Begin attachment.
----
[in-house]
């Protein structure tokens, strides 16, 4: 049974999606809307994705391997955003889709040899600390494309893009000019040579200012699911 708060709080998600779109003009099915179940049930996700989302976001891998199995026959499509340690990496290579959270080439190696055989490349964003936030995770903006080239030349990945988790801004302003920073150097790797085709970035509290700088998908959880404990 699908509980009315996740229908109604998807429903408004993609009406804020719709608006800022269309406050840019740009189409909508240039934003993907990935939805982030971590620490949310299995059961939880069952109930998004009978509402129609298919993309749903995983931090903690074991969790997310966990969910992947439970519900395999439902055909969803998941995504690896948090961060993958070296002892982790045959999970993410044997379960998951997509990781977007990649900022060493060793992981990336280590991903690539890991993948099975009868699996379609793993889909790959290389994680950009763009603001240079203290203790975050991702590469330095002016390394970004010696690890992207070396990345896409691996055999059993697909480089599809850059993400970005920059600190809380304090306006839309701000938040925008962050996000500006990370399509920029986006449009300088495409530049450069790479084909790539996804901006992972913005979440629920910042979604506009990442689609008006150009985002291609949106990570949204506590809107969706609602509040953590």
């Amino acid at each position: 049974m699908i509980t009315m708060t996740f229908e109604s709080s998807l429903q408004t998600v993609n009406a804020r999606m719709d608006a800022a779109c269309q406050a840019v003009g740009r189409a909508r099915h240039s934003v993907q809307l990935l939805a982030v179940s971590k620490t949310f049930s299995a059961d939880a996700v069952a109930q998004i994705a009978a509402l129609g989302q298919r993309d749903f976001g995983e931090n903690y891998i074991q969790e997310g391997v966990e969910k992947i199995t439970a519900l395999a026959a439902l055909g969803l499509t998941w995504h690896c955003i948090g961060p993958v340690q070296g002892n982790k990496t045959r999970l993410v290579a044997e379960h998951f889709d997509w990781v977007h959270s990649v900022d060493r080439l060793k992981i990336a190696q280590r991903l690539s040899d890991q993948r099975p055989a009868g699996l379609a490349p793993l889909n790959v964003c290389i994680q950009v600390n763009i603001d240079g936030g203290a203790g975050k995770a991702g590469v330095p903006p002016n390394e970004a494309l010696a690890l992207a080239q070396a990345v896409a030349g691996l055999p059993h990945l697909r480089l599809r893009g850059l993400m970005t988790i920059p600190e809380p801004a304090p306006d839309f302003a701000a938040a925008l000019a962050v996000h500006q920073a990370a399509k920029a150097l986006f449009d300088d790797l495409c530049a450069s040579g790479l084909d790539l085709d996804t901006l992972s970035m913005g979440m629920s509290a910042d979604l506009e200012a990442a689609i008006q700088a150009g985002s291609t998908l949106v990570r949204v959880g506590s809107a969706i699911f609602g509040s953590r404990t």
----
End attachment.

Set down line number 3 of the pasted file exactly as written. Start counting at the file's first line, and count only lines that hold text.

């Amino acid at each position: 049974m699908i509980t009315m708060t996740f229908e109604s709080s998807l429903q408004t998600v993609n009406a804020r999606m719709d608006a800022a779109c269309q406050a840019v003009g740009r189409a909508r099915h240039s934003v993907q809307l990935l939805a982030v179940s971590k620490t949310f049930s299995a059961d939880a996700v069952a109930q998004i994705a009978a509402l129609g989302q298919r993309d749903f976001g995983e931090n903690y891998i074991q969790e997310g391997v966990e969910k992947i199995t439970a519900l395999a026959a439902l055909g969803l499509t998941w995504h690896c955003i948090g961060p993958v340690q070296g002892n982790k990496t045959r999970l993410v290579a044997e379960h998951f889709d997509w990781v977007h959270s990649v900022d060493r080439l060793k992981i990336a190696q280590r991903l690539s040899d890991q993948r099975p055989a009868g699996l379609a490349p793993l889909n790959v964003c290389i994680q950009v600390n763009i603001d240079g936030g203290a203790g975050k995770a991702g590469v330095p903006p002016n390394e970004a494309l010696a690890l992207a080239q070396a990345v896409a030349g691996l055999p059993h990945l697909r480089l599809r893009g850059l993400m970005t988790i920059p600190e809380p801004a304090p306006d839309f302003a701000a938040a925008l000019a962050v996000h500006q920073a990370a399509k920029a150097l986006f449009d300088d790797l495409c530049a450069s040579g790479l084909d790539l085709d996804t901006l992972s970035m913005g979440m629920s509290a910042d979604l506009e200012a990442a689609i008006q700088a150009g985002s291609t998908l949106v990570r949204v959880g506590s809107a969706i699911f609602g509040s953590r404990t």